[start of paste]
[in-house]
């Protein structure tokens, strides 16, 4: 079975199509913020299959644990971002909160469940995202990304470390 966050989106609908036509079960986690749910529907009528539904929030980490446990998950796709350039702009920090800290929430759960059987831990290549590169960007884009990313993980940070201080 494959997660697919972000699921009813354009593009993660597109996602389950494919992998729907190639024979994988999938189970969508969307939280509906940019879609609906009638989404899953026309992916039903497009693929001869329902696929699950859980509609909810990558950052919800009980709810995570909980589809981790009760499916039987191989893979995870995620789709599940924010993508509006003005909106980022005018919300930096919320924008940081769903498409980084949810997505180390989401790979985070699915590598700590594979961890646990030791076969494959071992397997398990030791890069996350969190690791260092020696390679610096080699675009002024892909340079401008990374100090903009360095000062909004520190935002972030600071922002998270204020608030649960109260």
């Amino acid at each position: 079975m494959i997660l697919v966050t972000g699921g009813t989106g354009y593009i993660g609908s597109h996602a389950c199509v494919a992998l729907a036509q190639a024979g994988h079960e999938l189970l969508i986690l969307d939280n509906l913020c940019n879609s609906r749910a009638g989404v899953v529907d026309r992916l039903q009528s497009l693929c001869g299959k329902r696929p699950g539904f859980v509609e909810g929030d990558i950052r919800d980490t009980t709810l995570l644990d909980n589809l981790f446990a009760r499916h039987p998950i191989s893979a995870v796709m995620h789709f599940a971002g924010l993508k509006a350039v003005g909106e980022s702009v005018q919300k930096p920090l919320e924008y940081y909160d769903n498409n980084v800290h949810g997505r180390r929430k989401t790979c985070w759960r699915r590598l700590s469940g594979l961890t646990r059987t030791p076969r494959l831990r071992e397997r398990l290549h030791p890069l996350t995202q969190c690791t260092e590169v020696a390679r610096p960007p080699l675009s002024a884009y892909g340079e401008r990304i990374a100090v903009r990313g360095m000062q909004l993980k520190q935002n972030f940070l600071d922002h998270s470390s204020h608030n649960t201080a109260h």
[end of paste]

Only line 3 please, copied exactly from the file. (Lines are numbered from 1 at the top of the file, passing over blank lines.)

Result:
């Amino acid at each position: 079975m494959i997660l697919v966050t972000g699921g009813t989106g354009y593009i993660g609908s597109h996602a389950c199509v494919a992998l729907a036509q190639a024979g994988h079960e999938l189970l969508i986690l969307d939280n509906l913020c940019n879609s609906r749910a009638g989404v899953v529907d026309r992916l039903q009528s497009l693929c001869g299959k329902r696929p699950g539904f859980v509609e909810g929030d990558i950052r919800d980490t009980t709810l995570l644990d909980n589809l981790f446990a009760r499916h039987p998950i191989s893979a995870v796709m995620h789709f599940a971002g924010l993508k509006a350039v003005g909106e980022s702009v005018q919300k930096p920090l919320e924008y940081y909160d769903n498409n980084v800290h949810g997505r180390r929430k989401t790979c985070w759960r699915r590598l700590s469940g594979l961890t646990r059987t030791p076969r494959l831990r071992e397997r398990l290549h030791p890069l996350t995202q969190c690791t260092e590169v020696a390679r610096p960007p080699l675009s002024a884009y892909g340079e401008r990304i990374a100090v903009r990313g360095m000062q909004l993980k520190q935002n972030f940070l600071d922002h998270s470390s204020h608030n649960t201080a109260h």